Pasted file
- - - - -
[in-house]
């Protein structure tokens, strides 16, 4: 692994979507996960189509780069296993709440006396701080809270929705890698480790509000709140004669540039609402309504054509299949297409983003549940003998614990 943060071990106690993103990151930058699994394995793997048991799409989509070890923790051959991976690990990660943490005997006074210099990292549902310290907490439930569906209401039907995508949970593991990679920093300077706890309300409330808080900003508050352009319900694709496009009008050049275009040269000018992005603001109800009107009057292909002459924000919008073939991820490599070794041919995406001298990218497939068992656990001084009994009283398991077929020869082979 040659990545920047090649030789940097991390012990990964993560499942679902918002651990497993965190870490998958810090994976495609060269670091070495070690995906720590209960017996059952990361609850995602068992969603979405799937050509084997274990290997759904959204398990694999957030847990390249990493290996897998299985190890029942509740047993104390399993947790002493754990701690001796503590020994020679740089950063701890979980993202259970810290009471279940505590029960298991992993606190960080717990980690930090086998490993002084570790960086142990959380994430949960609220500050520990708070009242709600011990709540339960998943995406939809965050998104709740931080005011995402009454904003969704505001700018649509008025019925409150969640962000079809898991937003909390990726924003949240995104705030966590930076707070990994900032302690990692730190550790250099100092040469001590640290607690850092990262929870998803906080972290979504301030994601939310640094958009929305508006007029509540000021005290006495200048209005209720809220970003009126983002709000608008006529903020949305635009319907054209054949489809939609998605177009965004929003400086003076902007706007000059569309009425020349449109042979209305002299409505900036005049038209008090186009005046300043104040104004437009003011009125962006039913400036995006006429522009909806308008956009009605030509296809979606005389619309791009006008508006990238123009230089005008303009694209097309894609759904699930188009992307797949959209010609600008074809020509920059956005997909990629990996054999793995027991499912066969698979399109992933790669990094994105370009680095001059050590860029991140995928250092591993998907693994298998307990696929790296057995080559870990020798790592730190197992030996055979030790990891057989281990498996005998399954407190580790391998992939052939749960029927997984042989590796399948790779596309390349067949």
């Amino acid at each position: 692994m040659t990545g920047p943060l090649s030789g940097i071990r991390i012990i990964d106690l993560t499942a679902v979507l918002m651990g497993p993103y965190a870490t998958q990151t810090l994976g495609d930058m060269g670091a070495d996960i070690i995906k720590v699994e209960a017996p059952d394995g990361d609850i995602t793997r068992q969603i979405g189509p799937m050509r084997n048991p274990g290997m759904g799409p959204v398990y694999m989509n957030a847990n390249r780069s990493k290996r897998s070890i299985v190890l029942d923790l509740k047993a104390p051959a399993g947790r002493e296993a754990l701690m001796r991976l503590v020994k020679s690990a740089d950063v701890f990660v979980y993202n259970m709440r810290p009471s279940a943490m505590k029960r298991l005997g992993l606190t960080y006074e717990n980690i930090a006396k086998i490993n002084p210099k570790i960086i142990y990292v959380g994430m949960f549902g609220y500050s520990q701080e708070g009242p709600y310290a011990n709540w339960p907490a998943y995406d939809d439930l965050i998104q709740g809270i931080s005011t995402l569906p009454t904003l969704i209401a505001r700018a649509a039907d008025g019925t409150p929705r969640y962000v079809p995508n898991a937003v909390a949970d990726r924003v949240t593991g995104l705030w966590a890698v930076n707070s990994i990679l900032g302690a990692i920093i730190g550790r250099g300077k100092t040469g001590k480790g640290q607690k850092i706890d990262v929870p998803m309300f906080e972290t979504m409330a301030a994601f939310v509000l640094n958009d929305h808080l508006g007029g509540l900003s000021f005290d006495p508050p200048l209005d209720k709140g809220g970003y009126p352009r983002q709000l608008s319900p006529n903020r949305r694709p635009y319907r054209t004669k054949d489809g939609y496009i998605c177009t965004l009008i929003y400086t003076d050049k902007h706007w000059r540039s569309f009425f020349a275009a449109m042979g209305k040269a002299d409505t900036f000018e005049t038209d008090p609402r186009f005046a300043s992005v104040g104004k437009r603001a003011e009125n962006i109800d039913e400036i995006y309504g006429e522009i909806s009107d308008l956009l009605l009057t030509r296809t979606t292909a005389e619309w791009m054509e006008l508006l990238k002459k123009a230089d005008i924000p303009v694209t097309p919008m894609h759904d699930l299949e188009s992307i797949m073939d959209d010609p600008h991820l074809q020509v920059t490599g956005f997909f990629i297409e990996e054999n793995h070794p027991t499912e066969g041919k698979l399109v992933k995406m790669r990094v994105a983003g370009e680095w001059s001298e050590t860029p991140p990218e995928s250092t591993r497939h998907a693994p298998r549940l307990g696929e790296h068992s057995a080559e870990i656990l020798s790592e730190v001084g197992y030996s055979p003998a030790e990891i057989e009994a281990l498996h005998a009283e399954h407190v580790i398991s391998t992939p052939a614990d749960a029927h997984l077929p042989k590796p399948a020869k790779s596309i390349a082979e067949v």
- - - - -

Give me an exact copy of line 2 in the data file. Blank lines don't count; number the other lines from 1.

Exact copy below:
């Protein structure tokens, strides 16, 4: 692994979507996960189509780069296993709440006396701080809270929705890698480790509000709140004669540039609402309504054509299949297409983003549940003998614990 943060071990106690993103990151930058699994394995793997048991799409989509070890923790051959991976690990990660943490005997006074210099990292549902310290907490439930569906209401039907995508949970593991990679920093300077706890309300409330808080900003508050352009319900694709496009009008050049275009040269000018992005603001109800009107009057292909002459924000919008073939991820490599070794041919995406001298990218497939068992656990001084009994009283398991077929020869082979 040659990545920047090649030789940097991390012990990964993560499942679902918002651990497993965190870490998958810090994976495609060269670091070495070690995906720590209960017996059952990361609850995602068992969603979405799937050509084997274990290997759904959204398990694999957030847990390249990493290996897998299985190890029942509740047993104390399993947790002493754990701690001796503590020994020679740089950063701890979980993202259970810290009471279940505590029960298991992993606190960080717990980690930090086998490993002084570790960086142990959380994430949960609220500050520990708070009242709600011990709540339960998943995406939809965050998104709740931080005011995402009454904003969704505001700018649509008025019925409150969640962000079809898991937003909390990726924003949240995104705030966590930076707070990994900032302690990692730190550790250099100092040469001590640290607690850092990262929870998803906080972290979504301030994601939310640094958009929305508006007029509540000021005290006495200048209005209720809220970003009126983002709000608008006529903020949305635009319907054209054949489809939609998605177009965004929003400086003076902007706007000059569309009425020349449109042979209305002299409505900036005049038209008090186009005046300043104040104004437009003011009125962006039913400036995006006429522009909806308008956009009605030509296809979606005389619309791009006008508006990238123009230089005008303009694209097309894609759904699930188009992307797949959209010609600008074809020509920059956005997909990629990996054999793995027991499912066969698979399109992933790669990094994105370009680095001059050590860029991140995928250092591993998907693994298998307990696929790296057995080559870990020798790592730190197992030996055979030790990891057989281990498996005998399954407190580790391998992939052939749960029927997984042989590796399948790779596309390349067949």